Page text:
November: even the cat is thinking of death
It’s a dark month, as nature holds its dying breath and the light fails. But it’s a time I love, because the other world seems closer
Michael Harding at Lough Allen, Co Leitrim. Photograph: Brian Farrell
I was as eager as a cat for climbing when I was a child, and I fell off the top of a tree once, all the way down through the branches, and landed on my back.
I lay on the floor in pain until the doctor arrived, a dark-haired man with sallow skin, and some quietness in him that made me feel secure. His cold hands moved along my spine pressing the muscles here and there, to find where it hurt. Then he drew the blankets up around me and said, “You’re going to be okay. There’s nothing broken.”
I was astonished. I thought the fall would kill me, and so the doctor was like a guardian angel, come from heaven, giving me another chance at life. I thought my mother was going to kill me for climbing trees, but he said: “I’ll talk to her.”
Ever afterwards when I would see him on the street, closing his car door or going up the steps to his surgery with his little doctor’s bag in one hand. I trembled with awe.
One winter’s night I saw him on stage in Tops of the Town. He staggered around in the spotlight wearing a top hat, a white scarf and holding a cane as the audience laughed. “A skilled comedian,” the adjudicator declared in his summation of the night.
The doctor is just one of those ghosts from the past who surfaces in November; one of those long-gone angels. They float up to the surface of my mind, because in November I wait for them like a man in a boat waits for fish.
Point of no return
Sometimes I think of another man who went to say his prayers one Sunday morning in November, and never again returned to the big kitchen where his wife waited, near the lough shore. She watched the clock all morning wondering how he could be so late returning from the Remembrance Day service in Enniskillen, and she didn’t know why all the helicopters were in the sky until she turned on the radio and realised he was never coming home again.
I’ve been thinking about the dead in November ever since my mother left a jug of water on the table on All Soul’s Night long ago, as I sat in my grandmother’s rocking chair at the range in the scrubbed kitchen, like a cat softly dozing.
It’s a dark month, as nature holds its dying breath and the light fails. But it’s a time I love, because the other world seems closer.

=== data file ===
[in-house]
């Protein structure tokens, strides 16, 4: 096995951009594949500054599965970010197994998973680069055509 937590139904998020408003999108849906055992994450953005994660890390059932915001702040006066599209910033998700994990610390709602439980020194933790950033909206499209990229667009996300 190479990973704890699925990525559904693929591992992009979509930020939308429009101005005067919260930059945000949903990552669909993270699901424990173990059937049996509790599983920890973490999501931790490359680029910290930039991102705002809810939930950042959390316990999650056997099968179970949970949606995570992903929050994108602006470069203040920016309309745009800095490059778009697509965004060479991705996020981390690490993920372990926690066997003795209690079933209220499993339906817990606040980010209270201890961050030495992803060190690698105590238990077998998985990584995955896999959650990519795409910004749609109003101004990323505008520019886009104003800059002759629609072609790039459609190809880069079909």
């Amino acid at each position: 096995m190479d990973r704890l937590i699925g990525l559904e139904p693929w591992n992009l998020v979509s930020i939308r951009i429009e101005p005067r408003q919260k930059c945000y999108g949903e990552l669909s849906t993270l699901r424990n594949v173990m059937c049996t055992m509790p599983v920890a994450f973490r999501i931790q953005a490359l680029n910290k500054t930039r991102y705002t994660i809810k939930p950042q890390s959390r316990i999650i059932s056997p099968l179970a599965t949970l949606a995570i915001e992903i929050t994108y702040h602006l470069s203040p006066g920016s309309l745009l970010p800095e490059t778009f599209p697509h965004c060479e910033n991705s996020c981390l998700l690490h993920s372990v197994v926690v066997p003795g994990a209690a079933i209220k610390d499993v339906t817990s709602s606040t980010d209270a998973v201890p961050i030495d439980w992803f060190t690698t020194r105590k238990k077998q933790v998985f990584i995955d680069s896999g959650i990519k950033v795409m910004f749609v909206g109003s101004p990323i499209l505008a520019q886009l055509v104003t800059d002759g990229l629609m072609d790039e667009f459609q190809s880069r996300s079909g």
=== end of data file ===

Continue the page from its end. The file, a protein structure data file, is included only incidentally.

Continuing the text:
A lot of my friends don’t appreciate the magic of November any more, because they live in urban areas with street lighting, whereas I still live inside the seasons, the fading daylight wrapped around me, and the dead leaves beneath my feet.
Even the cat is depressed
Half my Facebook friends live on streets or in high-rise flats or apartment blocks, or overlooking other streets and other houses, full of cars and bicycles. I languish in soggy fields, with so much rain pelting the gable wall that even the cat suffers from depression.
It’s the way she won’t sit still on the sofa any more that worries me. It’s the way she won’t curl up at the fire or roll on her back and look for a rub. The way she cries for food, so plaintive, and then stares at the nuggets like she was confused, and doesn’t purr, and heads out through the cat flap with her tail in the air. Five minutes later she’s at the window wanting to get in again, and terrified in her inarticulate dark as the November shadows gather on the window pane. But it’s the lack of purring that really worries me.
I think awareness of death entered her consciousness when the other cat died. Ronnie lay down outside the door on Good Friday, closed her eyes and began to rot, and now Roxie must enter the winter alone, with no significant other cat to hiss at or follow through the grass.
Because they often hissed, and fought and stared, and then purred together at the fire, caught in the loop of unconscious symbiotic love that the Dalai Lama might call attachment.
So she is more like me now, in November, looking out the window, as we hold our breath and wait. Wait for things to get darker. Wait for someone to light a candle. Wait for the faces of old friends, to surface on the glass, or to come in dreams like angels, and guide us through the dark.